We all bear the burden of taxes, some more than others. In April the IRS increased the burden of brokers, pushing their cost basis calculations to new levels.
April's ruling by the IRS tax code held some big surprises for debt, and regulations include a requirement to support holder elections that affect how basis is computed. According to the IRS, "To minimize the need for reconciliation between information reported by a broker to both a customer and the IRS and the amounts reported on the customer's tax return, a broker is required to take into account certain specified elections in reporting information to the customer."
In other words, an individual may generally have about 5-6 choice in how they choose to realize income or loss from debt securities. These elections have been around for a long time but brokers have never actually had to support them.
When you do start supporting them, as the IRS is requiring, it starts affecting all other kinds of income reporting. "We're not just calculating on 1099-B's we're impacting how interest is reported, all kinds of income," explains Bob Linville, director of product management at Scivantage. He is working on requirements for basis reporting for fixed income and options for 2014 and 2016 and supporting some of the clients that are transitioning from Broadridge to Scivantage for cost basis accounting.
"It's complicated stuff, and brokers have to support it and they have to figure out how to explain how it all works to their clients. That's a difficult decision for them, but from our perspective we're providing the tech to support all of that basis tracking and the election that affect how they report."
When you buy a bond you may buy at a discount or premium, and when you sell the bond the brokers would report the proceeds and the tax payers would figure out if it was a gain or loss and what other income might be realized. Now the brokers need to figure that out too. And because trades and taxes are unique to each client and each position, there's a lot of extra calculation they didn't have to do before.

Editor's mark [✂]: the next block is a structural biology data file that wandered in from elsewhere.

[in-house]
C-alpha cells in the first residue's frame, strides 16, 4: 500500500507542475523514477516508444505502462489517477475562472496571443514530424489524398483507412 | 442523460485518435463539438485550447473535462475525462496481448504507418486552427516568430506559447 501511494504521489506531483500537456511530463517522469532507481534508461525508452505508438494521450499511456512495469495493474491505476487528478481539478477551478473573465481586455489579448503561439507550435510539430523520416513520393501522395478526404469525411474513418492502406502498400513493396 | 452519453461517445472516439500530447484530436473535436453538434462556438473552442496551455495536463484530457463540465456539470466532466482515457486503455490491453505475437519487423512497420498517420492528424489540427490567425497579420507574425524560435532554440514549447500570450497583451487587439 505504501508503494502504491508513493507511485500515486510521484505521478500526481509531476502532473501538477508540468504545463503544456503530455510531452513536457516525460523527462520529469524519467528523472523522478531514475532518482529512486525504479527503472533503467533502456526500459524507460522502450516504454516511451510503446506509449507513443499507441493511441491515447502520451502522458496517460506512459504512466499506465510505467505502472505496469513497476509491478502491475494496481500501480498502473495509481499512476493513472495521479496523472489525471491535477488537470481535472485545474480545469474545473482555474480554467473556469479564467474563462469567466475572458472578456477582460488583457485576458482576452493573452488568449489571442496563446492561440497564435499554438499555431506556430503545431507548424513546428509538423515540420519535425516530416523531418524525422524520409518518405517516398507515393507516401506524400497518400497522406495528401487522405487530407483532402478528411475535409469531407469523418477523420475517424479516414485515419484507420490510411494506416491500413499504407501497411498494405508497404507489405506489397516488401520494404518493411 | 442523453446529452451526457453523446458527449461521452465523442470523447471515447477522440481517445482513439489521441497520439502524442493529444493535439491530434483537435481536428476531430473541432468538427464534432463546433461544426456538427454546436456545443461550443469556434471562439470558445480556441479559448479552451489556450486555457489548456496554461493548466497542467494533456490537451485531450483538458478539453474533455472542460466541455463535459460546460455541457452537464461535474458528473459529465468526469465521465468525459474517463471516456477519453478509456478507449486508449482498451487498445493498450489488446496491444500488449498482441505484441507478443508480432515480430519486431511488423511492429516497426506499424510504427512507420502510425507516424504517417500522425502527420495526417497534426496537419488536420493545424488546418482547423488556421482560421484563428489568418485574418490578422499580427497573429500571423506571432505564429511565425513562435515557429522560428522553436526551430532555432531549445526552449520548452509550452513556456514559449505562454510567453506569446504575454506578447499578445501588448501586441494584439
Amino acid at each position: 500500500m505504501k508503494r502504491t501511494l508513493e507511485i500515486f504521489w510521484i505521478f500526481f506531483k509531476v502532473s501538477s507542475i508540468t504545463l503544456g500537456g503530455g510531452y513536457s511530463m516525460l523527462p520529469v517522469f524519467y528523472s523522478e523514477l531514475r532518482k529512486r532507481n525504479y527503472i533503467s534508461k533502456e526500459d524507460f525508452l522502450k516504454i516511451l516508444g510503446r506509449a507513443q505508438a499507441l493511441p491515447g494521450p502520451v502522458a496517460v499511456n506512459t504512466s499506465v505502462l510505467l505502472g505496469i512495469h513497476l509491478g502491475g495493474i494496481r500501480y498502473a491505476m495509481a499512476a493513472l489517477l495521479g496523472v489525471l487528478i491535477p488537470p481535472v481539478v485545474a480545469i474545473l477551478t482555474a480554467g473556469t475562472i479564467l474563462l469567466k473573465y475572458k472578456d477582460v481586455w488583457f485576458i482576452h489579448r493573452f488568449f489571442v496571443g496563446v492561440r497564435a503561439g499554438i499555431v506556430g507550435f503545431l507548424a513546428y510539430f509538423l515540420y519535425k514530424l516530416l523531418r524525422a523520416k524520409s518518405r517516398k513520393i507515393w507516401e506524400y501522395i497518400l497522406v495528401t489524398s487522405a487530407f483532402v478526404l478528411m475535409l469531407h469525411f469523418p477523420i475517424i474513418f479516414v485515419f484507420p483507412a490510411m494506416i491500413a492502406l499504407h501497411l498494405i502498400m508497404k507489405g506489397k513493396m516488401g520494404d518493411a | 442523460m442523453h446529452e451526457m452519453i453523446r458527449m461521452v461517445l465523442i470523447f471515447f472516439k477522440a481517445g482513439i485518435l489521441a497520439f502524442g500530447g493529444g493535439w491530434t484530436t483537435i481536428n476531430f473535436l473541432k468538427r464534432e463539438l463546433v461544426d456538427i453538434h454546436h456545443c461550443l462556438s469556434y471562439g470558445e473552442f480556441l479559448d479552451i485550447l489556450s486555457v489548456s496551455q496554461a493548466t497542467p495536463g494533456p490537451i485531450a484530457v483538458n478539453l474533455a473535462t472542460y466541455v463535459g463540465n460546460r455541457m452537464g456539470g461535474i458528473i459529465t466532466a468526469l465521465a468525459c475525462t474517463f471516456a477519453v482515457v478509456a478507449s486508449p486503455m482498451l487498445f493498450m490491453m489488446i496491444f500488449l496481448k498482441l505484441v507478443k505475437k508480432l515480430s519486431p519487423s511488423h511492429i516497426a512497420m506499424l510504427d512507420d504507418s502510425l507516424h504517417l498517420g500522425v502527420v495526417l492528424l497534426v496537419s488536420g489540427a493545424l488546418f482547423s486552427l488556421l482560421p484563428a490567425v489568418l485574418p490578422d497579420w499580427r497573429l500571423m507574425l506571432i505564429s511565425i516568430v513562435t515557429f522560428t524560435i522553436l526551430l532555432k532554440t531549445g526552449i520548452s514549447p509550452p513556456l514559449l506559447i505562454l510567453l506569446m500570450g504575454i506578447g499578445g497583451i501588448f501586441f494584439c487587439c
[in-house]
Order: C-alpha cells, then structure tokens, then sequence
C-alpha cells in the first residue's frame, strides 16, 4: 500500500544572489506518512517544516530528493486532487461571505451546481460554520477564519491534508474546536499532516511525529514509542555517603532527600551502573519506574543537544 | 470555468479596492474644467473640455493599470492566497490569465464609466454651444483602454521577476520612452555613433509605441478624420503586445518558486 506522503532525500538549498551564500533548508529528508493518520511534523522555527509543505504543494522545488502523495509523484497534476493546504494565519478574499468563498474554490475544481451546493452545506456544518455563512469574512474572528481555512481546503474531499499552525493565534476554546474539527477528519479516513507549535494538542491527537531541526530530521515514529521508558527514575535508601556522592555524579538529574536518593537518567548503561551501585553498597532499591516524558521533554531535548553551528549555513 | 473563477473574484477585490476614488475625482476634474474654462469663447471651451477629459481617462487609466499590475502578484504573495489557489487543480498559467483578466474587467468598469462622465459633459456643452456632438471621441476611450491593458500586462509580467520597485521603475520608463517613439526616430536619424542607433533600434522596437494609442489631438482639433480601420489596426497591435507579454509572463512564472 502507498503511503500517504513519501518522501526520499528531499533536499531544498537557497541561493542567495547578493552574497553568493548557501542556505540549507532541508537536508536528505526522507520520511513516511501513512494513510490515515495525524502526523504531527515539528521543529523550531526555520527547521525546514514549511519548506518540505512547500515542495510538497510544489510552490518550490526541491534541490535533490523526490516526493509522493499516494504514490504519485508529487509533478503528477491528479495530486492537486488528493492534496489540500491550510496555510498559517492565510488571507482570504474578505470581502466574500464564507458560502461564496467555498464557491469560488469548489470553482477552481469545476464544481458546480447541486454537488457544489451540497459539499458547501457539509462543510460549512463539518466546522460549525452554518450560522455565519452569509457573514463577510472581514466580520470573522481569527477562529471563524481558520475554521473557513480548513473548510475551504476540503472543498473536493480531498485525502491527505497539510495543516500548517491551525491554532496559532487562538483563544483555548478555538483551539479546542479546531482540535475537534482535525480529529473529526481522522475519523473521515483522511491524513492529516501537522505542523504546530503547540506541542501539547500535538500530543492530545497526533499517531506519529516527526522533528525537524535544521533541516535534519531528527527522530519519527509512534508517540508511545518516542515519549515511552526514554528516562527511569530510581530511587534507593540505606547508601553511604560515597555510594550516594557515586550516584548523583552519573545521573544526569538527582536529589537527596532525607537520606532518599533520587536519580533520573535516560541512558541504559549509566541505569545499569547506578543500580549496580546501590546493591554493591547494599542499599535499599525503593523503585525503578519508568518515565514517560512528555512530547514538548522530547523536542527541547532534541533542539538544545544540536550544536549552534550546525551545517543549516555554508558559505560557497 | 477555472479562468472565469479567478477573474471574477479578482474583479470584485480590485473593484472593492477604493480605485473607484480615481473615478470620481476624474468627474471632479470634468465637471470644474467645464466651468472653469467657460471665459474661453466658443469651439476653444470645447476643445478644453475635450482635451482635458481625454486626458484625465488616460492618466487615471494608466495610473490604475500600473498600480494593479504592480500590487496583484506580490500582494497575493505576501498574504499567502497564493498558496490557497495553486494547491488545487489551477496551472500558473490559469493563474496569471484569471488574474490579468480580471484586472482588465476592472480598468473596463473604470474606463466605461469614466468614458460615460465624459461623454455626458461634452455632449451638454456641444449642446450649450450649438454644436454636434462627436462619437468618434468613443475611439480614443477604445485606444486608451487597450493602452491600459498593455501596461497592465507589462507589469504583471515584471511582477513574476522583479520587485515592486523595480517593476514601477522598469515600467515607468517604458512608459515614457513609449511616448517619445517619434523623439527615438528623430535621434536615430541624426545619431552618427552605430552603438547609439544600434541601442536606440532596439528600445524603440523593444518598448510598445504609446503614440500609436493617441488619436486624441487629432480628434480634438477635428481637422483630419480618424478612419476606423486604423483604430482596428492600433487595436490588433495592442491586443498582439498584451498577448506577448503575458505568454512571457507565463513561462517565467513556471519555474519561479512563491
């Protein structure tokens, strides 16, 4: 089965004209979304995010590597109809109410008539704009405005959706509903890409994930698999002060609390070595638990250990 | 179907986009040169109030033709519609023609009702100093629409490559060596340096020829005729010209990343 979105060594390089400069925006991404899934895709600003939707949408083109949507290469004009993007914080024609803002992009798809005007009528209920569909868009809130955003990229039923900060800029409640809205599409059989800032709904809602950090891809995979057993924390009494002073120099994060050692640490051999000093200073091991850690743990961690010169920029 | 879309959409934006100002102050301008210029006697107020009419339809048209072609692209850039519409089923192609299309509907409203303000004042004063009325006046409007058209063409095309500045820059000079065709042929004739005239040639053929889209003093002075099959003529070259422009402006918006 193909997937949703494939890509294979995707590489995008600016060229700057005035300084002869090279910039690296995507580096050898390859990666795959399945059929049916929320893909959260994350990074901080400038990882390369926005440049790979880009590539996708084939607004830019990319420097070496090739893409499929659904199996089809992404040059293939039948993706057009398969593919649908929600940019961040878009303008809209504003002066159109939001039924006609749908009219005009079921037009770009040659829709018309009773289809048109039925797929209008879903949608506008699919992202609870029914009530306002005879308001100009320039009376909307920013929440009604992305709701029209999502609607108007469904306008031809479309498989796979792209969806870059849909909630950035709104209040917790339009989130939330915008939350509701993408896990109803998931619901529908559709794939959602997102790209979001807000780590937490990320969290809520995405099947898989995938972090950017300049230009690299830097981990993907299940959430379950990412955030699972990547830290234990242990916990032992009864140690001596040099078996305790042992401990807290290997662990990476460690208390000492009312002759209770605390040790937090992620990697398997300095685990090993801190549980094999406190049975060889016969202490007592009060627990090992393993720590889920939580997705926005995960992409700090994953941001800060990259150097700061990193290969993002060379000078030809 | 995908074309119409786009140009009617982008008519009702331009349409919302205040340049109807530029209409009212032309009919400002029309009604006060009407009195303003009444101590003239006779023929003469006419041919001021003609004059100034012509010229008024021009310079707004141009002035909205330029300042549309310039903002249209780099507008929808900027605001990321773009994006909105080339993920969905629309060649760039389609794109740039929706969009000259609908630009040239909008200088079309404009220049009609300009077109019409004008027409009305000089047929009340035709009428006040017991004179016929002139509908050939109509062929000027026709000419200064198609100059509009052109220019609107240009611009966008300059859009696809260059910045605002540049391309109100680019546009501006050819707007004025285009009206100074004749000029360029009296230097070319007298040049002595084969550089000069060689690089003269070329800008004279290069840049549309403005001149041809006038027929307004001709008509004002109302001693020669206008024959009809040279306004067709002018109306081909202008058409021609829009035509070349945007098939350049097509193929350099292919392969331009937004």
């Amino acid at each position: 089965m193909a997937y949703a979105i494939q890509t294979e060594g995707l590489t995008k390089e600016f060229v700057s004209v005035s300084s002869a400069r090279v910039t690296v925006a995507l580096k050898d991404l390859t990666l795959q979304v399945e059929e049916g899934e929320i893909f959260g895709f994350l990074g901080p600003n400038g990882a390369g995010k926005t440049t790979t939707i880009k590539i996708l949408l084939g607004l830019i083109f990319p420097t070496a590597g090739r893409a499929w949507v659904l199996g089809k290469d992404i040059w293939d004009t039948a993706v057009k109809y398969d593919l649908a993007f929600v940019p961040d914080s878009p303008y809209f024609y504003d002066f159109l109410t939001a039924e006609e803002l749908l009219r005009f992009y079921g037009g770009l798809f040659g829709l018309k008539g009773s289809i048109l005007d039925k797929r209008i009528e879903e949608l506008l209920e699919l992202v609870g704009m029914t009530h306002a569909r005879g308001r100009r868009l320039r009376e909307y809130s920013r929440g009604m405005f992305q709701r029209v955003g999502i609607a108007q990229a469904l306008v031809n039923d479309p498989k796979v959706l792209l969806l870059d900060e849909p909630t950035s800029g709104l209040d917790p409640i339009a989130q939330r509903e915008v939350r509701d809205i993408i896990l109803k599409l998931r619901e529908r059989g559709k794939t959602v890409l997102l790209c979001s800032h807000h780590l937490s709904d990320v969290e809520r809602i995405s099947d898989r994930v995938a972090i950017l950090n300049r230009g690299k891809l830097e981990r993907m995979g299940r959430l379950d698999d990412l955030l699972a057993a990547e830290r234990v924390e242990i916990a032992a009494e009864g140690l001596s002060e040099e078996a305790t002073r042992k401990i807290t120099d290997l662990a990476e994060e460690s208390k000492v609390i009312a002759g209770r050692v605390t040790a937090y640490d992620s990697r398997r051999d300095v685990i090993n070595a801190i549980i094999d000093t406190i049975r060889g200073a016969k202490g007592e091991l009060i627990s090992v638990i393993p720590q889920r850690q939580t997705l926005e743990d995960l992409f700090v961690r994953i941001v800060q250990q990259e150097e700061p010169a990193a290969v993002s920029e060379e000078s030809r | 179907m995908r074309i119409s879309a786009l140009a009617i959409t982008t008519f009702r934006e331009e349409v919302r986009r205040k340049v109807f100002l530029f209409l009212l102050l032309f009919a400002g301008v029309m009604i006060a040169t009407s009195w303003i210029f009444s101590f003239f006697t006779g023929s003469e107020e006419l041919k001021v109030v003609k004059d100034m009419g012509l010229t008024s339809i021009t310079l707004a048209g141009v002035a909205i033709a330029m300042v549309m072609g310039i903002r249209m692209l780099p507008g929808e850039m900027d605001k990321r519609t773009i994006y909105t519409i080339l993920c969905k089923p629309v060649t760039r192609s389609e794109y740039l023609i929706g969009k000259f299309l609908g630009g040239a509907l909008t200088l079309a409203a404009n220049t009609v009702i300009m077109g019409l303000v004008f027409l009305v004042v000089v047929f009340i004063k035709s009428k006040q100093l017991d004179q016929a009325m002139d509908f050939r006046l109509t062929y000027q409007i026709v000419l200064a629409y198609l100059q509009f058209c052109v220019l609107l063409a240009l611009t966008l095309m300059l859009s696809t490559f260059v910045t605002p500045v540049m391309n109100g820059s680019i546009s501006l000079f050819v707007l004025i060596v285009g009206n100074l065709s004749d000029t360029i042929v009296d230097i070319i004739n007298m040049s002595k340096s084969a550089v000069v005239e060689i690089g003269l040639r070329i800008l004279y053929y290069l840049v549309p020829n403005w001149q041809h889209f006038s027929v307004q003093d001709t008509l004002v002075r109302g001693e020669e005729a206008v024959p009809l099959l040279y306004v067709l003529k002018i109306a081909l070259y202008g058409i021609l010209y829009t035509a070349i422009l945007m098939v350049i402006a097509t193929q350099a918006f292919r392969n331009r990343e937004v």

"This means they spend a few months going through researching tax laws - they have to do a lot of calculations, and even more disruptive I think was that many brokers were actually doing this calculation, but not all of them, or not all according to tax code," says Linville. "In building a system to support this it was easy to say, the tax code gives us two methods for calculating, let's just pick one and do that all the time. That was an easy decision ten years ago… Now the IRS is saying to the brokerage, you have to do the calculations according to the code. And now the enterprise reports to the IRS and the IRS can compare client's report and broker's report."
Basis reporting is a much higher standard of calculations, with more scrutiny on the accuracy of those calculations, and it requires a lot of investment to get all of that working properly.
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In response to the challenges, clients are electing to buy solutions rather than build. In line with that trend, Scivantage's tech solution is deeply integrated with the back office books and records to automate the calculations. "The accountants are going to be very happy, in theory, that they don't have to do that anymore," jokes Linville.